Entrepreneur Sam'l Arnold's Fort Restaurant in Colorado Blazes Old Frontiers in Wild West Cuisine
updated 12/03/1990 AT 01:00 AM EST
•originally published 12/03/1990 AT 01:00 AM EST
In the frontierlike environs of the Fort—a re-creation of Bent's Fort, built in southwestern Colorado in 1833—Arnold has served dinner to Michael Jackson, Sugar Ray Leonard and Japanese royalty. He has fed Rocky Mountain oysters to Jane Pauley, cooked buffalo bones for James Beard and taught Julia Child the proper western way to open a bottle of champagne (knock the cork off with a tomahawk, of course).
Child, in fact, is still raving about her meal at the Fort last July. "We had the prime rib of buffalo," she says. "All this talk about lean, lean beef, which I think is pretty sad—buffalo is so much better."
Arnold began cooking for other people as long ago as 1942, when he was a 16-year-old at Phillips Academy in Andover, Mass., with his own Sterno stove. "I loved fried-egg sandwiches," he says. "You can make great friends in the middle of the evening when no one is allowed out of the dorm and the other students smell bacon."
From Andover, Arnold, the son of an electrical engineer and a homemaker, who was raised in Pennsylvania, went on to Yale and a degree in English. Shortly after graduation he moved west, to Santa Fe, N.Mex., where he worked as "a reporter, music critic, ad salesman, custodian, you name it" for a local ABC radio affiliate. Then he and his wife, Betty, whom he had married in 1948, bought a toy store. "The best sale we made was when we sold the toy store." he says now. Finally, in 1954, Arnold opened his own advertising and public relations firm in Denver, with the British Motor Co. as one of his clients. In fact, he now describes his restaurant as "the Fort that Jaguar built."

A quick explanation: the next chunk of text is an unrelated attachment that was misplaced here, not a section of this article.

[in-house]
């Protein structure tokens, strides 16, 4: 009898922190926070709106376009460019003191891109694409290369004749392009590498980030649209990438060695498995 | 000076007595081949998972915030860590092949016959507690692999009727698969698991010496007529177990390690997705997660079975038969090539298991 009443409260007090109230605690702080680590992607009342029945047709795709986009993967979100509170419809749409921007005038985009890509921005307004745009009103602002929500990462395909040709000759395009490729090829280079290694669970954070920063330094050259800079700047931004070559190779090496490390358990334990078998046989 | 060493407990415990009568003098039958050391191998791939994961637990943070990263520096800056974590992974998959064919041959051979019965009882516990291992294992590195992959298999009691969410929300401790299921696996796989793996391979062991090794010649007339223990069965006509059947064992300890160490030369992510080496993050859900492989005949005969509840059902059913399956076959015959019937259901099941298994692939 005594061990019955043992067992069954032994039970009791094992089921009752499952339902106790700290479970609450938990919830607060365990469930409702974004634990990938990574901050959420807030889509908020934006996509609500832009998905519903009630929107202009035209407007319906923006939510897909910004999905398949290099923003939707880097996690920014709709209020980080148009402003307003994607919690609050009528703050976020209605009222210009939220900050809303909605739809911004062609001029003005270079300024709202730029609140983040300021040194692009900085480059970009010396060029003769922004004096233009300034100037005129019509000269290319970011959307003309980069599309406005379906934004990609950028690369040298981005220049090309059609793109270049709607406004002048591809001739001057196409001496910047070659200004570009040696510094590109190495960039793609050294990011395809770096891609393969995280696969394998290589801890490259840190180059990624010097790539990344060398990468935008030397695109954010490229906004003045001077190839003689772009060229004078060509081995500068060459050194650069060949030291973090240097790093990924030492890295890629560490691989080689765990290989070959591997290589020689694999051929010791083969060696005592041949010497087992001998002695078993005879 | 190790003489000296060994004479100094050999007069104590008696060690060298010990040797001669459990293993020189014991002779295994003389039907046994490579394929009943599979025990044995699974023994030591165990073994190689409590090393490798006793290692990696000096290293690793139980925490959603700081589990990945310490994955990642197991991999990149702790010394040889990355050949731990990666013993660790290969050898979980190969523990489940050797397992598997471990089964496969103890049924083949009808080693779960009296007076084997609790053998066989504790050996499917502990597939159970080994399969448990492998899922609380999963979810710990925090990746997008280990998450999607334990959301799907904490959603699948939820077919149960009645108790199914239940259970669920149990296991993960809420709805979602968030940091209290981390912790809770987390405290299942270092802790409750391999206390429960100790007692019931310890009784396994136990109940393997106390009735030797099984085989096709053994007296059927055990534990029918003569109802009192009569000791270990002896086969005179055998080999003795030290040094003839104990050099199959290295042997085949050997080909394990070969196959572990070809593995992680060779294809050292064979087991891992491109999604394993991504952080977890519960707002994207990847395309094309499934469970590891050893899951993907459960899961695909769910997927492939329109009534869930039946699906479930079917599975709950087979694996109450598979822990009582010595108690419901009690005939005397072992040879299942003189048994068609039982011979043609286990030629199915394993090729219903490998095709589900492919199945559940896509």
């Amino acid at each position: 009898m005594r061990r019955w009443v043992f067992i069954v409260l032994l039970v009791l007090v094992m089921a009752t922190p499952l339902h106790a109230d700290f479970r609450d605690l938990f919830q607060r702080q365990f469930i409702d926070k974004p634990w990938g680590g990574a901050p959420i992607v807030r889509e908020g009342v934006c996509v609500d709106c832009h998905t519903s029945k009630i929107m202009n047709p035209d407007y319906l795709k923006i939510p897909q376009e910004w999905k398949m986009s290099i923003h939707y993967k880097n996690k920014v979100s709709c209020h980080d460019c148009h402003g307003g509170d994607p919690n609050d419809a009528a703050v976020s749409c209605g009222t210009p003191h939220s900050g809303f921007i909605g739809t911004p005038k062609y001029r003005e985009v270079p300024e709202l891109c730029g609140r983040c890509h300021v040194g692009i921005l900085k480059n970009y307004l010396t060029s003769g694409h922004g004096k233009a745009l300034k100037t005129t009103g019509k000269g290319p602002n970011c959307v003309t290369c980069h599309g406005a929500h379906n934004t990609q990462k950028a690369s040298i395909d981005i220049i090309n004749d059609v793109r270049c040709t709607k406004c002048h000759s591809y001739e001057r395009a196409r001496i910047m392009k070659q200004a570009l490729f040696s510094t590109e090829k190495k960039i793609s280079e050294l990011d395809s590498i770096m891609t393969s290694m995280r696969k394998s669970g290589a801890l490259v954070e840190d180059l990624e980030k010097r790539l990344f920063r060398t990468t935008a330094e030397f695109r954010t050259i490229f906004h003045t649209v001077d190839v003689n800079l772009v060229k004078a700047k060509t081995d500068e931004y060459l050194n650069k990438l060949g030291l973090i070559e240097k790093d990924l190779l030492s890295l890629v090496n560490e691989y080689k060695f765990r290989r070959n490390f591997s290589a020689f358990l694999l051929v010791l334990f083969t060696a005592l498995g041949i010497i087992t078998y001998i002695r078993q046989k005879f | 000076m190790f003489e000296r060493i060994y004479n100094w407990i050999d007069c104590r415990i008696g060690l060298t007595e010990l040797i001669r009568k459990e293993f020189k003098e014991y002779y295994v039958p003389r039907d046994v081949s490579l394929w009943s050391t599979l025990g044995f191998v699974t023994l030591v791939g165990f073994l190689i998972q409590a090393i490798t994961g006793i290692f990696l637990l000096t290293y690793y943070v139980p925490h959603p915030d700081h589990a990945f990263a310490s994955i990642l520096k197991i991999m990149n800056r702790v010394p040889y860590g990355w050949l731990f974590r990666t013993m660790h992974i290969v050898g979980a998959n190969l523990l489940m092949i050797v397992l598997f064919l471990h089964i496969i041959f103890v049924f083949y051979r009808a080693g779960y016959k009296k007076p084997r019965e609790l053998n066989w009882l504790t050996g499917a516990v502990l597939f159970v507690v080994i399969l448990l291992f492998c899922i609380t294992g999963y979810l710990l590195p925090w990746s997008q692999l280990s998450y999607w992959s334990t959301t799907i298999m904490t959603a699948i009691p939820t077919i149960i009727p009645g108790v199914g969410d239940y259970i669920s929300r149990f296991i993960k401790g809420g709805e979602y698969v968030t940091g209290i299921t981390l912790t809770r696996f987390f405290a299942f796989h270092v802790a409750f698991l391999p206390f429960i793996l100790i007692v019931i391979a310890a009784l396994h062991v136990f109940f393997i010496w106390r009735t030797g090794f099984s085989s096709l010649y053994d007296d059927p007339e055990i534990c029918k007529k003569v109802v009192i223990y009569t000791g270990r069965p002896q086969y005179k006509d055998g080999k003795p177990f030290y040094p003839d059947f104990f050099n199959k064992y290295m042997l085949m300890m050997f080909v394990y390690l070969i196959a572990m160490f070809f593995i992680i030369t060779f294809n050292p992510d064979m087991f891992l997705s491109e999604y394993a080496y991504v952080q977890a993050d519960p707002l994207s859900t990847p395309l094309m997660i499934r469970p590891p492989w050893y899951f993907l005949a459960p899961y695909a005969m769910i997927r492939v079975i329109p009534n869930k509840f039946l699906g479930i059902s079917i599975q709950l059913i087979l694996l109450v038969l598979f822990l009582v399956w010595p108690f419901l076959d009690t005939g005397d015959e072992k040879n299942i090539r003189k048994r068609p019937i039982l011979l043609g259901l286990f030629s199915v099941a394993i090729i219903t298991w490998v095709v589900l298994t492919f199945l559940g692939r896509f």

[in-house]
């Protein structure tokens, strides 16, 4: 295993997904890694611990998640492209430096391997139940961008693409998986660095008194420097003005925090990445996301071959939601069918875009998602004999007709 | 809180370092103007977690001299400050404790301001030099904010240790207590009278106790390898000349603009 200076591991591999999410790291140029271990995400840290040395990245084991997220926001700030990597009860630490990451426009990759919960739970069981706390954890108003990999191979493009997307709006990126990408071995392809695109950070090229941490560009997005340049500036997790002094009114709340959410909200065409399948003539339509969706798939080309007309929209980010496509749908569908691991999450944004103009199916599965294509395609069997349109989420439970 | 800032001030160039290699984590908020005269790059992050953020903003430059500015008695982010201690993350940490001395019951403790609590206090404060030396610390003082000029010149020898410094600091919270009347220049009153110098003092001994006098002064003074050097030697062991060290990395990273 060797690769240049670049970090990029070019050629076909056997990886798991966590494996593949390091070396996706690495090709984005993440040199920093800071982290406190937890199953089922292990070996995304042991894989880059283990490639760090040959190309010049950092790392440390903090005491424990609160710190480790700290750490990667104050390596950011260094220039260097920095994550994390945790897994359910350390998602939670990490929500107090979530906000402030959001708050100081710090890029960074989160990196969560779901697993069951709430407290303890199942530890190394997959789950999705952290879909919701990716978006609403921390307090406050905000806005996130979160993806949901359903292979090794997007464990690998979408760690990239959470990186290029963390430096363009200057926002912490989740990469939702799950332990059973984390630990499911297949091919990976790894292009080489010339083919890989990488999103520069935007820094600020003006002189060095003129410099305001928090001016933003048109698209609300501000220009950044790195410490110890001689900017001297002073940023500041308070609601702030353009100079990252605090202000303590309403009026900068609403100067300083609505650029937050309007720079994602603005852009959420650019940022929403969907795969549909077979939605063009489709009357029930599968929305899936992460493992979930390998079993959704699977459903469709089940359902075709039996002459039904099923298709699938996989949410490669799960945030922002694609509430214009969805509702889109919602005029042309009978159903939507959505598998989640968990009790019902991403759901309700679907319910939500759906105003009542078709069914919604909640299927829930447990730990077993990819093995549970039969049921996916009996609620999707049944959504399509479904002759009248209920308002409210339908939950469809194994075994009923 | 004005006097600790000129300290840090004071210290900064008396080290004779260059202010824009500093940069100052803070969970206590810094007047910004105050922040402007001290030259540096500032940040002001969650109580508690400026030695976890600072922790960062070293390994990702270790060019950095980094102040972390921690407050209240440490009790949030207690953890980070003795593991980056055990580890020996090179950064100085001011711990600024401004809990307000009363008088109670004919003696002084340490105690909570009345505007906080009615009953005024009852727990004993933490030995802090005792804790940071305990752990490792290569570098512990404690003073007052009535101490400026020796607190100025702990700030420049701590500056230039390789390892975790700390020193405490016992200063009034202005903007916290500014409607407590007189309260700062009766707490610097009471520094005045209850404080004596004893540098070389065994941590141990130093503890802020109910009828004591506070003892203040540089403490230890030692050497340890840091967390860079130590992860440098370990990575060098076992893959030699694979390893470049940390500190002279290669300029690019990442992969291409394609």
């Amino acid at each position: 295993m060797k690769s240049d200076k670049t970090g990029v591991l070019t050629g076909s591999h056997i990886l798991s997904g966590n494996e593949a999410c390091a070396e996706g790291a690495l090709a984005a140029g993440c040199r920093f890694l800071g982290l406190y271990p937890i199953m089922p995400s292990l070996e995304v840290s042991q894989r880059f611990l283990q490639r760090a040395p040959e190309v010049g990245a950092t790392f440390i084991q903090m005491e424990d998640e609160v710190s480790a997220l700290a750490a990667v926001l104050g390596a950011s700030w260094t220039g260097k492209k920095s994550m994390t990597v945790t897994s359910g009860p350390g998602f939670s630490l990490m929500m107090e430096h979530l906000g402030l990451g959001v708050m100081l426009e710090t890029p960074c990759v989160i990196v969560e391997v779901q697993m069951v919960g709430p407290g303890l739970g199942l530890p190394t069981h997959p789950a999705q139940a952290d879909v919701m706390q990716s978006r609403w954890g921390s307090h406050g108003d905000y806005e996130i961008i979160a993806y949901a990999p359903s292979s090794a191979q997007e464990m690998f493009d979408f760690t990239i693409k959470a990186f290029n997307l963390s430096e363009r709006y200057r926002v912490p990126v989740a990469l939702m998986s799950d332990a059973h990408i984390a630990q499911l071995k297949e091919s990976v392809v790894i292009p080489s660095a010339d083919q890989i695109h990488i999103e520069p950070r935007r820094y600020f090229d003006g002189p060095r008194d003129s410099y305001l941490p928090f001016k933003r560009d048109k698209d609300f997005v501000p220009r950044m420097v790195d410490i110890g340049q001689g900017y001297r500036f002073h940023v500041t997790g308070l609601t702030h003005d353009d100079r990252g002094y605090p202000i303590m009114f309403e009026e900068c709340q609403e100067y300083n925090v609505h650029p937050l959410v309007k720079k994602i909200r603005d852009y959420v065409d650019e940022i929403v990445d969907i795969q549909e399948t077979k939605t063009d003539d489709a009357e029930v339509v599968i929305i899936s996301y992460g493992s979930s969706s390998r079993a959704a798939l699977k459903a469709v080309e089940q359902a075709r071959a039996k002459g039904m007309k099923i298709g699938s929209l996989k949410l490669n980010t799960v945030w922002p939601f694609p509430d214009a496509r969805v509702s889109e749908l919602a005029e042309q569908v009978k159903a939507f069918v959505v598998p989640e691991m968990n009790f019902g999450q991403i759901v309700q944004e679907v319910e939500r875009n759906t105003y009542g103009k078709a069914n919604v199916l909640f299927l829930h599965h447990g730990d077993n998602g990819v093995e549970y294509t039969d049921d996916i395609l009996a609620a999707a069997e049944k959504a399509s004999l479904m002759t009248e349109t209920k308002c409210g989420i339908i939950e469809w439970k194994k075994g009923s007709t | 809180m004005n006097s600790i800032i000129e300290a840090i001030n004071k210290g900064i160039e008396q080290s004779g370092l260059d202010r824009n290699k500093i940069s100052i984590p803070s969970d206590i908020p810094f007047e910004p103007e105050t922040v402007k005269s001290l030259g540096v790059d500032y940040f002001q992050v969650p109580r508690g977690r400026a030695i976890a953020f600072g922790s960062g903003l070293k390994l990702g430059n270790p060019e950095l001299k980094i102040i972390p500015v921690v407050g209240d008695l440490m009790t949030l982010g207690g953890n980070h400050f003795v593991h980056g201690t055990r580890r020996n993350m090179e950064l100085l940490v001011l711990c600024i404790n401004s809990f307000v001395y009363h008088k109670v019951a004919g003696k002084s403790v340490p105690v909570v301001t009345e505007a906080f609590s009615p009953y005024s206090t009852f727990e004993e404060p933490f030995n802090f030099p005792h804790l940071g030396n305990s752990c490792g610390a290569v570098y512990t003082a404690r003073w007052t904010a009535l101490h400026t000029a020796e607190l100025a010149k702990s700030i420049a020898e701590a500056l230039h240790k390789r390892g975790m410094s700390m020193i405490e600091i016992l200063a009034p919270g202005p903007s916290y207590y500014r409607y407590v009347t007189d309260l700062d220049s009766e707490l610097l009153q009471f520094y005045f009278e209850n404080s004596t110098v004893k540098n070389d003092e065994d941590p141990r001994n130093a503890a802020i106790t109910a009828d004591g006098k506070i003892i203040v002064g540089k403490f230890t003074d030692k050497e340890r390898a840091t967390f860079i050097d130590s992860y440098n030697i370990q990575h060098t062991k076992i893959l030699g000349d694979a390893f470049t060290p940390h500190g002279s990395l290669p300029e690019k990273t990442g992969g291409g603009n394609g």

At the time, Arnold and Betty bought the 7½-acre property on which the restaurant sits with the idea of building a house. Then Betty saw a photograph of the original Bent's Fort and asked her husband if he would like to live in a replica. "It looked like a castle made of adobe," he remembers. "I said. 'I love it; let's build it.' "
Arnold, who among other things is a western history buff, insisted on authenticity. He commissioned a contractor from Taos, N.Mex., and with the aid of 25 workmen made 80,000 bricks of straw and mud. At some point during the construction, Arnold, with no experience in the restaurant business, decided he would make the $250,000 house pay for itself by turning it into a restaurant.
When the massive wooden doors of the restaurant opened for the first time in February 1963, Arnold had hired a chef, and it wasn't until Thanksgiving that year that he became involved in the kitchen himself. Among the dishes that have stayed on the menu since the beginning are 20 different versions of buffalo, which account for more than $1 million in annual sales. Other favorites, says Arnold, include such idiosyncratic local favorites as Bowl of the Wife of Kit Carson (a spicy Mexican soup), Gonzalez steak (stuffed with green chili) and Adobe Brick (a block of vanilla ice cream coated with cinnamon and sugar).
Divorced from Betty in 1967, Arnold married his present wife. Carrie, 46, in the bowl of Signal Rock, just above the Fort, Carrie, a graphic artist, designed the Sioux dress worn by the hosts and hostesses at the restaurant.
After a 12-year hiatus from the business, during which he traveled, took cooking classes and wrote cookbooks. Arnold took over the Fort again in 1985. Although he now serves only as host and has chef Dudley Cable-Larche in charge of the kitchen. Arnold still picks the recipes. He also works on his cookbooks (the third, Eating Up the Santa Fe Trail, was released last month) and writes food and travel articles for the Denver Post. His other avocations include founding membership in the Society for the Preservation and Acquisition of Antique and Classic Submarines and presidency (or "Queso Grande") of the Colorado chapter of the International Connoisseurs of Green and Red Chili.
And of course, there is the perpetual attempt to portray himself as just another Grizzly Adams-type mountain man—as when he's trying to interest some diners in Taos Lightnin", a pick-me-up that he says is concocted from gunpowder, chili peppers, tea and boiled tobacco. Standing at the table, Arnold downs a glass of the brew, then intones what he calls the Mountain Man's Toast:
"Here's to the child what's come afore. An' here's to the pilgrims what comes after. May yer trails be free of grizzlies, yer packs filled with plews—an' fat buffler in yer pot!"
And furthermore: Keep your powder dry, your eyes peeled and your Brie at room temperature.
—Michael Neill, Vickie Bane in Denver